If I have a cryptographic signature from an Ethereum address key pair, how can I verify that signature?

1 Answer 1


Solidity and Serpent have ecrecover for this purpose.

ecrecover(bytes32 data, uint8 v, bytes32 r, bytes32 s) returns (address)

The function arguments are:

data is what was signed. Since it is 32 bytes, that usually means that the initial data is hashed first to 32 bytes, before it was signed.

v, r, s is the signature. (v is the recovery id: a 1 byte value specifying the sign and finiteness of the curve point; this value is in the range of [27, 30], however the Ethereum protocol declares the upper two possibilities, representing infinite values, invalid)

Important note with the examples below, sha3 is Keccak-256.

Here is a snippet in Solidity:

contract Auth {      
    function verify(address p, bytes32 hash, uint8 v, bytes32 r, bytes32 s) constant returns(bool) {
        // Note: this only verifies that signer is correct.
        // You'll also need to verify that the hash of the data
        // is also correct.
        return ecrecover(hash, v, r, s) == p;

Here is an example in Serpent:

def test_ecrecover(h, v, r, s):
    return(ecrecover(h, v, r, s))

The corresponding test code in Python (requires bitcoin and ethereum packages):

import bitcoin as b
from ethereum import tester, utils

class TestECRecover(object):

    CONTRACT = """
def test_ecrecover(h, v, r, s):
    return(ecrecover(h, v, r, s))

    def setup_class(cls):
        cls.s = tester.state()
        cls.c = cls.s.abi_contract(cls.CONTRACT)
        cls.snapshot = cls.s.snapshot()

    def setup_method(self, method):

    def test_ecrecover(self):
        priv = b.sha256('some big long brainwallet password')
        pub = b.privtopub(priv)

        msghash = b.sha256('the quick brown fox jumps over the lazy dog')
        V, R, S = b.ecdsa_raw_sign(msghash, priv)
        assert b.ecdsa_raw_verify(msghash, (V, R, S), pub)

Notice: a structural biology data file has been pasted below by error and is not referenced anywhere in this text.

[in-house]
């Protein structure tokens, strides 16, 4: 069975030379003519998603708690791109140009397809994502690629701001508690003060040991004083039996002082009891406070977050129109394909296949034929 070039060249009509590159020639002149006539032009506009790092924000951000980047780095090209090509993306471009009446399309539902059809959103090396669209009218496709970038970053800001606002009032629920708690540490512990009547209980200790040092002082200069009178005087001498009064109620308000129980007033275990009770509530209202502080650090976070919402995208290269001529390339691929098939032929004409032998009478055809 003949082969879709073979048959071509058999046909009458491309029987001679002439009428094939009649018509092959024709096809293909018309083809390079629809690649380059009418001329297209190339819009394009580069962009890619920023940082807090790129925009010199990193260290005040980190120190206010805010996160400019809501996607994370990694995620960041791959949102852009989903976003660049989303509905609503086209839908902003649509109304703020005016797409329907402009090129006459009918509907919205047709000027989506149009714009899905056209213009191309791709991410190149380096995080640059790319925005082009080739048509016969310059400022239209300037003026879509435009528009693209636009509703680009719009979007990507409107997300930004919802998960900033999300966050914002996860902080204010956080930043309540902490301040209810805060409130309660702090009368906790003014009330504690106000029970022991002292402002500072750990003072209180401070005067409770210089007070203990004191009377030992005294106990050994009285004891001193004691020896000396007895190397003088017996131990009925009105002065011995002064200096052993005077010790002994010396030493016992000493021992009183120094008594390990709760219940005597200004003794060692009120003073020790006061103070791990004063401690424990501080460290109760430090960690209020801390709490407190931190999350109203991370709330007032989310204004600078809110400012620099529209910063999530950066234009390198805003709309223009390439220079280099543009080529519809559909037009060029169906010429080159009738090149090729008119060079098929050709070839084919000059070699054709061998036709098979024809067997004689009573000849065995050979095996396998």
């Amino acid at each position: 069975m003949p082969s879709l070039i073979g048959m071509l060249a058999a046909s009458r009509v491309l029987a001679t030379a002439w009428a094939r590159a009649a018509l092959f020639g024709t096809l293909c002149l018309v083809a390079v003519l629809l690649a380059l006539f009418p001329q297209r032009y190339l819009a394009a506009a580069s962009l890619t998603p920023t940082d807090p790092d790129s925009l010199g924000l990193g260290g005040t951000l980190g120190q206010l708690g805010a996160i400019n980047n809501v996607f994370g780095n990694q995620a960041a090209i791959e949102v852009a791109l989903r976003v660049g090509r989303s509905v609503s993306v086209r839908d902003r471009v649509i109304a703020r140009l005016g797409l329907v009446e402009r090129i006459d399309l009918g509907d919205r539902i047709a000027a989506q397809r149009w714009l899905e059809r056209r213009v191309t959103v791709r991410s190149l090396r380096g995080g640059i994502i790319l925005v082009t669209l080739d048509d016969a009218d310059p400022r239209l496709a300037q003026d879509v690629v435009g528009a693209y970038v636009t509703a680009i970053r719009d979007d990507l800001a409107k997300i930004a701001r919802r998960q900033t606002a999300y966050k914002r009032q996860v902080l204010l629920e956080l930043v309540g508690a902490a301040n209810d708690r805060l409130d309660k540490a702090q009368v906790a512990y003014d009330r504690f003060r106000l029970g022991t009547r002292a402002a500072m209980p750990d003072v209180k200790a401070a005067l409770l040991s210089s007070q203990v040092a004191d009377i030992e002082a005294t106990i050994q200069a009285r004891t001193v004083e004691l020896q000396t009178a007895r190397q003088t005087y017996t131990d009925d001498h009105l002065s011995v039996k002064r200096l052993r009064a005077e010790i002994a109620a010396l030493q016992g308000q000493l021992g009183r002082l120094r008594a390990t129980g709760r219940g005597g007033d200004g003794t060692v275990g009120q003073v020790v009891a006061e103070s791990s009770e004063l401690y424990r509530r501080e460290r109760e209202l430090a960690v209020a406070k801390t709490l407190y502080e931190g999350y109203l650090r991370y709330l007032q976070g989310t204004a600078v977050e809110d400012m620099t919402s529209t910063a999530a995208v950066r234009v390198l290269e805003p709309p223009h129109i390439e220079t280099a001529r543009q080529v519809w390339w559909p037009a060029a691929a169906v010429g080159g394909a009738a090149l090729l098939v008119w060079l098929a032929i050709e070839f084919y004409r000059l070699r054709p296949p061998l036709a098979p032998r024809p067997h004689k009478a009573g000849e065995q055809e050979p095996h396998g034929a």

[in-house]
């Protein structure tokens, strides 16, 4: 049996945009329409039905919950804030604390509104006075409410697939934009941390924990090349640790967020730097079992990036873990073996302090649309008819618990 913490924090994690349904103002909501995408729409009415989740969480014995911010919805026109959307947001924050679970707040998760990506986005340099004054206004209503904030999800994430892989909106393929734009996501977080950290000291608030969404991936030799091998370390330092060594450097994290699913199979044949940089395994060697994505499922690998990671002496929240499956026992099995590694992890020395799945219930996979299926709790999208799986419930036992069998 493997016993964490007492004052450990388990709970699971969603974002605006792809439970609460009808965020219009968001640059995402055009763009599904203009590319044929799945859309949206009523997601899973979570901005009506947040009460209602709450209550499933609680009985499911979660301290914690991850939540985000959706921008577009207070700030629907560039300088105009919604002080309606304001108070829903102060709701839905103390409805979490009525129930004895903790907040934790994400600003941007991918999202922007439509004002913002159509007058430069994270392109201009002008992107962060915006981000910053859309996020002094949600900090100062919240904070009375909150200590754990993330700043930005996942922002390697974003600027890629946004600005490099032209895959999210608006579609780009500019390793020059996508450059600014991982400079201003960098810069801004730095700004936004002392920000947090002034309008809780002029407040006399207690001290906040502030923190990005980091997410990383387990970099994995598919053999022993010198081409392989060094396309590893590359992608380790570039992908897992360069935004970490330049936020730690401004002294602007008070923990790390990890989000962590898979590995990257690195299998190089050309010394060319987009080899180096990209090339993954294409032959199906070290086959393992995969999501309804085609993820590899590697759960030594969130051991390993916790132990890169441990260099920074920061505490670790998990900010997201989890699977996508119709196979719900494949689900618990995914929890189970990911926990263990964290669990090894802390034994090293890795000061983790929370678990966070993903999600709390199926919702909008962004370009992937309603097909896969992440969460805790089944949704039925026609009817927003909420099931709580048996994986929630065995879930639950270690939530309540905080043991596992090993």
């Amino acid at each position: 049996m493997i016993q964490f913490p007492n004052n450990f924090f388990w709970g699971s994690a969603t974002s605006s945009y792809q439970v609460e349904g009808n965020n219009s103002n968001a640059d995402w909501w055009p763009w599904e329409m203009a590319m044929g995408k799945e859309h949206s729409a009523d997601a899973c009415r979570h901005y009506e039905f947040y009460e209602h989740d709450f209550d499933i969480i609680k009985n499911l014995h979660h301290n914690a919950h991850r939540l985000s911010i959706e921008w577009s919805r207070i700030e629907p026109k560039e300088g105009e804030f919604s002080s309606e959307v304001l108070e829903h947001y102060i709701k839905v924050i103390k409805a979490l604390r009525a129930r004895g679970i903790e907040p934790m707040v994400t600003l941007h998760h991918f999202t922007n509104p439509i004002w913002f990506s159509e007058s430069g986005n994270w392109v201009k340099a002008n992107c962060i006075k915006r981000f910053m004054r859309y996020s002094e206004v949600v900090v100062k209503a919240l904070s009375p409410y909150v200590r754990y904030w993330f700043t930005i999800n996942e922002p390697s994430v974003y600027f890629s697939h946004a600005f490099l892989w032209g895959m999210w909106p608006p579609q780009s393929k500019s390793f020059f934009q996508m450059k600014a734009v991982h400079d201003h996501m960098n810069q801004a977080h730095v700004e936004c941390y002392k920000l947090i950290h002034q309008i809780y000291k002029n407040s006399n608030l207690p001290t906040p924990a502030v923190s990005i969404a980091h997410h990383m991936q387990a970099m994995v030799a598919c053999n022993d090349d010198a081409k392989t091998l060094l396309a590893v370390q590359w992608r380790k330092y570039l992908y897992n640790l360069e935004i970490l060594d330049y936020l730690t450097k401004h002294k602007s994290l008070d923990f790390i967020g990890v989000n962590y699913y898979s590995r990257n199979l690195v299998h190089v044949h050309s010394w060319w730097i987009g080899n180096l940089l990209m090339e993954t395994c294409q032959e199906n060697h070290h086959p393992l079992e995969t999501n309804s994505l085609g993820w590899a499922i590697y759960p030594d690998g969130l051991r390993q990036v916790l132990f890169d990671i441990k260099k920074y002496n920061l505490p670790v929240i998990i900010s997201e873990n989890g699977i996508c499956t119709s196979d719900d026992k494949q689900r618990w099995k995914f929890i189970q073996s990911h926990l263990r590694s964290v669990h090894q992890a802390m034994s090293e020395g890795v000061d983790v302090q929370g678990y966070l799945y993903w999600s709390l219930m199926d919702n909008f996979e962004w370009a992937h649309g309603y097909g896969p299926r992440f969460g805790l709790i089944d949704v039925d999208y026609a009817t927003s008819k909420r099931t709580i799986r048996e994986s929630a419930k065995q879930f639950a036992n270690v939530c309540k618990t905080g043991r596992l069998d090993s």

addr = utils.sha3(b.encode_pubkey(pub, 'bin')[1:])[12:]
        assert utils.privtoaddr(priv) == addr

        result = self.c.test_ecrecover(utils.big_endian_to_int(msghash.decode('hex')), V, R, S)
        assert result == utils.big_endian_to_int(addr)

Under the hood, ecrecover uses the ECDSARECOVER precompiled contract located at address 1.

Note: Geth and web3.eth.sign will add a prefix to the data message before signing.

The sign method calculates an Ethereum specific signature with: sign(keccak256("\x19Ethereum Signed Message:\n" + len(message) + message))).

By adding a prefix to the message makes the calculated signature recognisable as an Ethereum specific signature. This prevents misuse where a malicious DApp can sign arbitrary data (e.g. transaction) and use the signature to impersonate the victim.

For this case, the second argument to verify() must be keccak256("\x19Ethereum Signed Message:\n", len(message), message) instead of keccak256(message).

Related: ecrecover from Geth and web3.eth.sign

  • While already a very thorough answer, can you add what ecrecover returns in case of a good or invalid signature?
    – J-B
    Commented Jan 28, 2016 at 3:32
  • 1
    As I understand it, a good signature will return the address which did the signing. A bad signature will return a different address. There's no way to tell if a signature is valid or not without also knowing the address which was supposed to do the signing.
    – ryepdx
    Commented Mar 20, 2016 at 22:17
  • 1
    From the solidity docs on ecrecover: "recover the address associated with the public key from elliptic curve signature or return zero on error"
    – ZMitton
    Commented Feb 21, 2017 at 22:00
  • Thank you to the anonymous editor who added the important code comment: "You'll also need to verify that the hash of the data is also correct"
    – eth
    Commented Aug 10, 2017 at 6:45
  • If the signature is wrong, you still get a valid address from this. So do you just have to make the signer include the address somewhere in the original message to check for correctness?
    – sudo
    Commented Jun 3, 2018 at 4:14

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